There are several ideas on empowering underserved communities that have gained historical consensus:
• To empower Black communities, we must educate them;
• To effectively educate our communities we must teach them history.
By B.J.T Ledet
The Christians, book one, follows the life and love of Mary Jean Woods, a young, Christian woman in 1960 South Louisiana as she maneuvers through self-discovery, unrighteousness…
By Mitch Landrieu
The New Orleans mayor who removed the Confederate statues confronts the racism that shapes us and argues for white America to reckon with its past.
By LEUTRELL “Mike” OSBORNE, Sr.
A young man grows up in Washington D.C. seeking adventure and burning with desire to achieve great things. He finds the keys to making his dreams come true are with the Central Intelligence Agency.
By Keeanga-Yamahtta Taylor
“Race for Profit” uncovers how exploitative real estate practices continued well after housing discrimination was banned. The same racist structures and individuals remained intact after redlining’s end…
By Susan E. Rice
Recalling pivotal moments from her dynamic career on the front lines of American diplomacy and foreign policy, Susan E. Rice—National Security Advisor to President Barack Obama and US Ambassador to the United Nations—reveals her surprising story with unflinching candor.
By Dr. Ron Daniels
Dr. Ron Daniels, veteran social and political activist and President of the Institute of the Black World 21st Century, announced the launch of his first book…
By Sharon Robinson
“Sharon, I cannot promise you that the passage of any law will eliminate hate. But the laws will give Negroes full citizenship and bring us closer to equality.” Legendary baseball player Jackie Robinson…
By Ibram X. Kendi
Kendi weaves an electrifying combination of ethics, history, law, and science with his own personal story of awakening to antiracism. This is an essential work for anyone who wants to go beyond the awareness of racism to the next step…
An auction took place on March 2 and 3, 1859, at the Ten Broeck Racetrack, where slaves were housed in the stables. The auction resulted in the sale of 436 slaves for more than $300,000…Read More
By Janet Dewart Bell
In Lighting the Fires of Freedom Janet Dewart Bell shines a light on women’s all-too-often overlooked achievements in the Movement. Through wide-ranging conversations with nine women, several now in their nineties with decades of untold stories…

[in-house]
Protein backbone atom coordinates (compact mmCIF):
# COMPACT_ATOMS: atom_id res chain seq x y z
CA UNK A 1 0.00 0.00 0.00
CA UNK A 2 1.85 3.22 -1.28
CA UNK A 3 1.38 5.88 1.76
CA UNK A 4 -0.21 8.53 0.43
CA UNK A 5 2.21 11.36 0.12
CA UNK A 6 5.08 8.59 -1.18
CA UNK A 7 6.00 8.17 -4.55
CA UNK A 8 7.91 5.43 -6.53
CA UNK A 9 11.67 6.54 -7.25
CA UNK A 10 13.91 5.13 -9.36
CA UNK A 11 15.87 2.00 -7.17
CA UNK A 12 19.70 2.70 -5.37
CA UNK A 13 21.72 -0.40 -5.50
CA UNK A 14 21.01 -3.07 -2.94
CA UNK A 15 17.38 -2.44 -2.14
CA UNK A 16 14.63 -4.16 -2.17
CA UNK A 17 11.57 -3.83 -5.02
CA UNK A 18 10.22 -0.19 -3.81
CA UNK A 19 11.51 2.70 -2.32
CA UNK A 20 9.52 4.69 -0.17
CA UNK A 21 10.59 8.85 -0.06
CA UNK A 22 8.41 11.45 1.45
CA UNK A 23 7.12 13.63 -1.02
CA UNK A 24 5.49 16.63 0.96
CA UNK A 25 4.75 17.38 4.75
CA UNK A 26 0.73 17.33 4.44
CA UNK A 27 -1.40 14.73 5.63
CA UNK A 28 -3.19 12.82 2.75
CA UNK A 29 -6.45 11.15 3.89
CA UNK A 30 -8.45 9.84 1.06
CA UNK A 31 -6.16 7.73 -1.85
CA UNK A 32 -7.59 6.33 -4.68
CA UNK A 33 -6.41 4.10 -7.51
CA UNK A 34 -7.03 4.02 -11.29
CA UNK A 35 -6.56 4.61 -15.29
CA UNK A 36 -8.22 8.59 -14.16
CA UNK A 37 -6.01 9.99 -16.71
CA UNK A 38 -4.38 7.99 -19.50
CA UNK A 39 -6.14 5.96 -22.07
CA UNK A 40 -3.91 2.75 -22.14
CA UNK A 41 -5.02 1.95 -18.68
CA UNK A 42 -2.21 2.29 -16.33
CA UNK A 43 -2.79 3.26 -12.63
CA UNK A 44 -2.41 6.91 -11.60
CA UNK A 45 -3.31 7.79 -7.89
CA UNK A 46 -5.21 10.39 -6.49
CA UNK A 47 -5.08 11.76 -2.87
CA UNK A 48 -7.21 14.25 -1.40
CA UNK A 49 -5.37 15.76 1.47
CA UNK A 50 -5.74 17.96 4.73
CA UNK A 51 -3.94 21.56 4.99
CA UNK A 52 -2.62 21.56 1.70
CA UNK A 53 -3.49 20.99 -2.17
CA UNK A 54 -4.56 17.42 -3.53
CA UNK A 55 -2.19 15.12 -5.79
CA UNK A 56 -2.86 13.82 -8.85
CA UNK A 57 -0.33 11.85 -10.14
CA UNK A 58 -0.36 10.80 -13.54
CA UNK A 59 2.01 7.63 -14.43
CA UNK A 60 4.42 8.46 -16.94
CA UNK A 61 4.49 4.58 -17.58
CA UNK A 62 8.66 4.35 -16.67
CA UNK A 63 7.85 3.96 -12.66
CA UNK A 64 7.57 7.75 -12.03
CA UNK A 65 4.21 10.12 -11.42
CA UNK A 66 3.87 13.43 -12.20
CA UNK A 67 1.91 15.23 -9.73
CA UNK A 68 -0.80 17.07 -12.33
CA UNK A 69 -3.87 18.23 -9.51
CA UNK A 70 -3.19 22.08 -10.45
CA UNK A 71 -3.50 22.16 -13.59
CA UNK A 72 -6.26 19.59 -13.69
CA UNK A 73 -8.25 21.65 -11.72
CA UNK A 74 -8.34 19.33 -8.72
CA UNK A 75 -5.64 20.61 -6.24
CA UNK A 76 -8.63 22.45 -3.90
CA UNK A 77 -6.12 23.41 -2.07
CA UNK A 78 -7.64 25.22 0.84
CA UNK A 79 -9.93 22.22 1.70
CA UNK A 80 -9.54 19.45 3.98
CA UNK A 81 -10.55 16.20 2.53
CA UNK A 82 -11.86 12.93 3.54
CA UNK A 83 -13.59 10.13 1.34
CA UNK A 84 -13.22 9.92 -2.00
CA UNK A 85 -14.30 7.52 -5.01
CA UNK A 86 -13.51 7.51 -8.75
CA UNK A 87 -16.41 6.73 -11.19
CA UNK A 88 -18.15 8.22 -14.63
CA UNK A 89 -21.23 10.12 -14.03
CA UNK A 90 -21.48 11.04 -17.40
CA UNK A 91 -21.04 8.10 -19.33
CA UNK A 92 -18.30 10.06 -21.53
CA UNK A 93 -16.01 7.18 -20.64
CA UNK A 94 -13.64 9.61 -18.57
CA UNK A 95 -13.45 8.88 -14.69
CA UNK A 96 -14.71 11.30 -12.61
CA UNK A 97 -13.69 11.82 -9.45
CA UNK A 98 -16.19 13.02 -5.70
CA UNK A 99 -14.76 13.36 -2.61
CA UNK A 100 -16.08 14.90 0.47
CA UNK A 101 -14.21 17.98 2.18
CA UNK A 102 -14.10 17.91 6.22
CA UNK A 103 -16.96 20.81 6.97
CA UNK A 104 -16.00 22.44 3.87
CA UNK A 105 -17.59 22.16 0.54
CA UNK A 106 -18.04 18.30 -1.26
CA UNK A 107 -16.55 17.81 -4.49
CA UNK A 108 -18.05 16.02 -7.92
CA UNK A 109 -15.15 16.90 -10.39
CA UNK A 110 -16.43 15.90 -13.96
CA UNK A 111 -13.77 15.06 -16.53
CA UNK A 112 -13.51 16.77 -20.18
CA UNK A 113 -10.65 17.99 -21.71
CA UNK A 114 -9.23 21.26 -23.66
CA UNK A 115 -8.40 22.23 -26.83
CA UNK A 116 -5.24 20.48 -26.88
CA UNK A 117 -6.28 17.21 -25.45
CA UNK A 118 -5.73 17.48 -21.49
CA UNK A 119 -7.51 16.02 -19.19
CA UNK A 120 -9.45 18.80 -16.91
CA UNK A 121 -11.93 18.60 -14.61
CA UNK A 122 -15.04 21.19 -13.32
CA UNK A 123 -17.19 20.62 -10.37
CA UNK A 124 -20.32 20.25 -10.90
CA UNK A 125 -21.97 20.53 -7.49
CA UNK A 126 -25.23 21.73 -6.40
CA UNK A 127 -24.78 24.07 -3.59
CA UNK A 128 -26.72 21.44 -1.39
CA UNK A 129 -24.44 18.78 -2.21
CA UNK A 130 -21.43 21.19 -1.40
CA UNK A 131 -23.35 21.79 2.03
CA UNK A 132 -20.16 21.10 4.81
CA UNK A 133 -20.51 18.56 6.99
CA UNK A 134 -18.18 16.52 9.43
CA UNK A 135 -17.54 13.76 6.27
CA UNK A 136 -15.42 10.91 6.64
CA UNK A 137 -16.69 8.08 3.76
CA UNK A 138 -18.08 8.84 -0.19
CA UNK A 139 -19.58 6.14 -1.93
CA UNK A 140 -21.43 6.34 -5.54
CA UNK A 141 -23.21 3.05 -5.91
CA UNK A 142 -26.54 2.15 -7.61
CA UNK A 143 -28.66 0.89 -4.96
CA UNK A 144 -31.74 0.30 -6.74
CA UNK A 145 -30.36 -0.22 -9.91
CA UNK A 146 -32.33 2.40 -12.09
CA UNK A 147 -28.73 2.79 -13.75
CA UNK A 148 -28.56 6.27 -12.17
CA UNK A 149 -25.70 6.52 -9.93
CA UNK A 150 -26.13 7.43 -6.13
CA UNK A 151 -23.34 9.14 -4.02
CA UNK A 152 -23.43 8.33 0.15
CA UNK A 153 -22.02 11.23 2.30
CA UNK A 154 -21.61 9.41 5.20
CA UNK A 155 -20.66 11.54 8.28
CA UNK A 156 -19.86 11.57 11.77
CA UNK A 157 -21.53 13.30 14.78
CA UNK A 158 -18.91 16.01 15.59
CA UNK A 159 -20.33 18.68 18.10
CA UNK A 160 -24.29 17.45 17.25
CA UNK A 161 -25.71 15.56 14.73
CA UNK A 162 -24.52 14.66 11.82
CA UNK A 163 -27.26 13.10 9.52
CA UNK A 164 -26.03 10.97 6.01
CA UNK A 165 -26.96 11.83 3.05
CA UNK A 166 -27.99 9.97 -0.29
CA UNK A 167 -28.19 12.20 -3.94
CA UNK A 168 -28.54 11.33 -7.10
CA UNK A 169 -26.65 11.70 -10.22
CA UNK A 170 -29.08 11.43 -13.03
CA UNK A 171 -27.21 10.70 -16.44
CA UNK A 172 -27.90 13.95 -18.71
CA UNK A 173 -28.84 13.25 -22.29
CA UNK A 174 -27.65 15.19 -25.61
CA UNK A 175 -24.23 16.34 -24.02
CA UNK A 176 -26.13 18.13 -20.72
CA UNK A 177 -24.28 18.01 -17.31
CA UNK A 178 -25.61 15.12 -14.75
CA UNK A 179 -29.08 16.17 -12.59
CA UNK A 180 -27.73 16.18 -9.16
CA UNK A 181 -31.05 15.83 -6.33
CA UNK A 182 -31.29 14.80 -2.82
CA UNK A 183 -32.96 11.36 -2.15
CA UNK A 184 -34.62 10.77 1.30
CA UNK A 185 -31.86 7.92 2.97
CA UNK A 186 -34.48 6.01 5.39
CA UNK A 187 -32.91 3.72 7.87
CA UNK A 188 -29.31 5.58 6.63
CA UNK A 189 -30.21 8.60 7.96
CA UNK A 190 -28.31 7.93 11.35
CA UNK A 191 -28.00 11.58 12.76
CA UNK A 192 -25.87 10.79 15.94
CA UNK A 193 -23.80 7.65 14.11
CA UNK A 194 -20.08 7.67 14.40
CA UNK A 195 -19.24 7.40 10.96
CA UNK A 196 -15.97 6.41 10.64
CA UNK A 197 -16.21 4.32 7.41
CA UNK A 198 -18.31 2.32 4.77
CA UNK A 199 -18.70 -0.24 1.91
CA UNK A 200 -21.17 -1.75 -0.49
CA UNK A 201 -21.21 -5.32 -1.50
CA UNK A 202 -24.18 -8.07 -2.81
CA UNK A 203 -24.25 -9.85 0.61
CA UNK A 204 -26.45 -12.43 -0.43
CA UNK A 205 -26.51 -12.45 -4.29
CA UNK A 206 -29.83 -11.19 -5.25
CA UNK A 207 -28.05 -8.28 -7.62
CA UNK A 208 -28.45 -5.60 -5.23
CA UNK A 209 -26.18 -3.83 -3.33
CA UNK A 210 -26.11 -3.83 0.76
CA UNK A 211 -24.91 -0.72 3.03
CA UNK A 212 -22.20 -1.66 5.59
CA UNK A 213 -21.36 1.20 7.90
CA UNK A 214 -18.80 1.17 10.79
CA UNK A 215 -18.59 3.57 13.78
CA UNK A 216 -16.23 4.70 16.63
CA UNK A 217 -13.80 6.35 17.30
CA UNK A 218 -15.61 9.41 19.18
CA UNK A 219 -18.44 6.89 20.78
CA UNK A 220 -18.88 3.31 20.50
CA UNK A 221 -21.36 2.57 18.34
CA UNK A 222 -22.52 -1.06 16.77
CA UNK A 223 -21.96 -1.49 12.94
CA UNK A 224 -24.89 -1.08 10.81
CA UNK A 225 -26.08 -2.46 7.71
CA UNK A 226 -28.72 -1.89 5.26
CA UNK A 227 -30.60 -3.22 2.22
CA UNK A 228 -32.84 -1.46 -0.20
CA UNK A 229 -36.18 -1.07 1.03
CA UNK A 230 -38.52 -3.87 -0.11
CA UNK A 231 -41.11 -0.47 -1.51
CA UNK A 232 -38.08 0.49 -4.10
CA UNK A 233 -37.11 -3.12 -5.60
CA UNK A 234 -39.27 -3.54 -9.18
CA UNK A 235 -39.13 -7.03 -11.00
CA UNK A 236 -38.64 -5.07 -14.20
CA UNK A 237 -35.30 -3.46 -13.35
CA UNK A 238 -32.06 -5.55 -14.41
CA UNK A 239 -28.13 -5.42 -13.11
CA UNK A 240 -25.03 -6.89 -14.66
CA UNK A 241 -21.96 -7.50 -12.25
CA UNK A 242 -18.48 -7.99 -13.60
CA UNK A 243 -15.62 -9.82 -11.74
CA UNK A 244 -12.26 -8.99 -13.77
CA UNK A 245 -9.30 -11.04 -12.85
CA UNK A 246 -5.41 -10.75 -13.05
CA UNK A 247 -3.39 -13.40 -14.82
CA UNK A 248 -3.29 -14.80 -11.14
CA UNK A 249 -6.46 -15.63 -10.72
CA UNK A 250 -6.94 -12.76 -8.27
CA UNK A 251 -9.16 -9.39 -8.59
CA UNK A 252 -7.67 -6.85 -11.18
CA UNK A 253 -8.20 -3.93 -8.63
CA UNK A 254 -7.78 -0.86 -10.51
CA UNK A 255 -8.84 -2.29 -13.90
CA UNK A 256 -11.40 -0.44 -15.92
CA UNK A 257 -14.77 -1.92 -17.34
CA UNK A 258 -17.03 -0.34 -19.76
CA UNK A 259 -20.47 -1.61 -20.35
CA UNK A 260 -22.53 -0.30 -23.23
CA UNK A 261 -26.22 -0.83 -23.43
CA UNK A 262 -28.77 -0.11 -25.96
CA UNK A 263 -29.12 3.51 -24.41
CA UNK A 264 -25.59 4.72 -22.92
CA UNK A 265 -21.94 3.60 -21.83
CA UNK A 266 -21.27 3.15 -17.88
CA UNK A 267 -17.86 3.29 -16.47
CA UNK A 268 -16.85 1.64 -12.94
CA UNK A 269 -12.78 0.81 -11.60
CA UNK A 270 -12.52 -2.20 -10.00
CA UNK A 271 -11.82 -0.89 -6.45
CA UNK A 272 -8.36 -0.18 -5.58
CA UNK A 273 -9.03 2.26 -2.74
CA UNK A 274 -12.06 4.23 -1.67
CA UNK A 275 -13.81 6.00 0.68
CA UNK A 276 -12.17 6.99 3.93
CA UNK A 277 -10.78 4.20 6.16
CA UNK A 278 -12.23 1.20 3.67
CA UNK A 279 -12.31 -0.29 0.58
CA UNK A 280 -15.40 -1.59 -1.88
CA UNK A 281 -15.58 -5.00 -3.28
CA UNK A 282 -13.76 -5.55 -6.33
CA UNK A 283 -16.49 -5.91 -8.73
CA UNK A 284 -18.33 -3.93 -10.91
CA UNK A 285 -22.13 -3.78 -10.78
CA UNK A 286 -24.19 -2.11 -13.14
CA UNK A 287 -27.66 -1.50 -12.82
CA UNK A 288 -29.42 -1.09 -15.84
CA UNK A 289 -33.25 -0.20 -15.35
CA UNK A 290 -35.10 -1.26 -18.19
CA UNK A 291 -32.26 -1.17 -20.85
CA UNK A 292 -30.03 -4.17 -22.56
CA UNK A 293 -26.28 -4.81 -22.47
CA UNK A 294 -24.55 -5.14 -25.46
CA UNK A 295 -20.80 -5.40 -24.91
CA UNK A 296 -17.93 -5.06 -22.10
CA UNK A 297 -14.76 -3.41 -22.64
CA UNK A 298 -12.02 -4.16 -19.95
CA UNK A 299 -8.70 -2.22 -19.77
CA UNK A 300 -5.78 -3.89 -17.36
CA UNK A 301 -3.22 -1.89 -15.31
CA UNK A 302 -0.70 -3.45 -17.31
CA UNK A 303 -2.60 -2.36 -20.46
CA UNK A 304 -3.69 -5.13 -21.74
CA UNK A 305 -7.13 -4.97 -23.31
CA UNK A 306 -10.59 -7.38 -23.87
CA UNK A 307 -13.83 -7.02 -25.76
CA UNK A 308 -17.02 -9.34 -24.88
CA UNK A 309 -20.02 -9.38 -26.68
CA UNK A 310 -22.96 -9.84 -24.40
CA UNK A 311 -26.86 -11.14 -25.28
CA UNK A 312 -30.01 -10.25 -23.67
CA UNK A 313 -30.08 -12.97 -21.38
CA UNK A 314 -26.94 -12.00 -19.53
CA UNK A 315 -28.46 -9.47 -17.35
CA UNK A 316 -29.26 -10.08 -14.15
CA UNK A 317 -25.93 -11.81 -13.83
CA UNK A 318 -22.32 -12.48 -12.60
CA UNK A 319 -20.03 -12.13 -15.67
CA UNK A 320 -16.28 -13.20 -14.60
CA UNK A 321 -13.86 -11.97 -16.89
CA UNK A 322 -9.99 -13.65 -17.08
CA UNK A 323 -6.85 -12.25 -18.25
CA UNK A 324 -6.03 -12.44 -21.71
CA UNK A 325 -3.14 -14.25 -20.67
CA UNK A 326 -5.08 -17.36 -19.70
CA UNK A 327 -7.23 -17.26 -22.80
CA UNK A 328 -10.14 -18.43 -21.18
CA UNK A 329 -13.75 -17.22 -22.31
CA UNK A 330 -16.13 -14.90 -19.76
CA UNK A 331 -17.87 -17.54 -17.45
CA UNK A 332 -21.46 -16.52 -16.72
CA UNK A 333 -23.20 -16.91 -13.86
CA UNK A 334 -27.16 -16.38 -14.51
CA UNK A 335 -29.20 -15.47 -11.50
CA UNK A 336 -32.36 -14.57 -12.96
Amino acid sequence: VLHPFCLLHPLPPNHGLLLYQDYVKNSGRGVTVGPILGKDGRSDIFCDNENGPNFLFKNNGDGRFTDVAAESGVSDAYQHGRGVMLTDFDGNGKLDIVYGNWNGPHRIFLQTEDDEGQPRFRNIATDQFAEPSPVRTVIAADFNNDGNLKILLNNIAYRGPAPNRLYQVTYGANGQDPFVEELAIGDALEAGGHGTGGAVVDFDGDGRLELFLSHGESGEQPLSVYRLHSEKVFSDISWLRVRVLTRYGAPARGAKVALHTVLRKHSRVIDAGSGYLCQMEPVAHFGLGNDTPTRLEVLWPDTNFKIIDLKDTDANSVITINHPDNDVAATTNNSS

New Educational Model: ‘Why Sammy Still Can’t Read: A Service Delivery Model for Creating a Culture of Reading’
By Leroy McClure to his brother, Sam
Reading is a fundamental element of learning, but not everybody has that skill. Two authors with experience in education want to change that and have released a new book to help make that happen. The book was inspired by personal experience.
By Sandra M. Bolzenius
An enlightening read, Glory in Their Spirit examines a little-known history of the war. The Fort Devens strike serves as a reminder…
The host of AM Joy on MSNBC argues that President Trump’s administration is characterized by grift and venality that demeans the office and diminishes America.Read More
By Rucker C. Johnson
School integration efforts in the 1970s and 1980s were overwhelmingly successful — we must renew our commitment to integration for the sake of all…
By Jacqueline Jackson
Jacqueline Jackson promised her son, Congressman Jesse L. Jackson, Jr., that she would write him every day during his incarceration…
By Eunice Atuejide
Eunice Atuejide’s ‘The Girl Who Said ‘I Can!’’ is a profound story and fierce beacon of hope, retelling the life story of a woman who rose from the depths of poverty…
From one of America’s most inspiring political leaders, a book about the core truths that unite us, and the long struggle to discern what those truths are and how best to act upon them, in her own life and across the life of our country.
By Kamala Harris
By William Barber II, Liz Theoharis, Richard H. Lowery
The Rev. Dr. William J. Barber II has been called “the closest person we have to Martin Luther King Jr. in our midst” (Cornel West) and “one of the most gifted organizers and orators in the country today”.
By Michael Harrington
“The poor are not like everyone else. They are a different kind of people. They think and feel differently; they look upon a different American than the middle class looks upon. They, and not the quietly desperate clerk or the harried executive, are the main victims of this society’s tension and conflict.”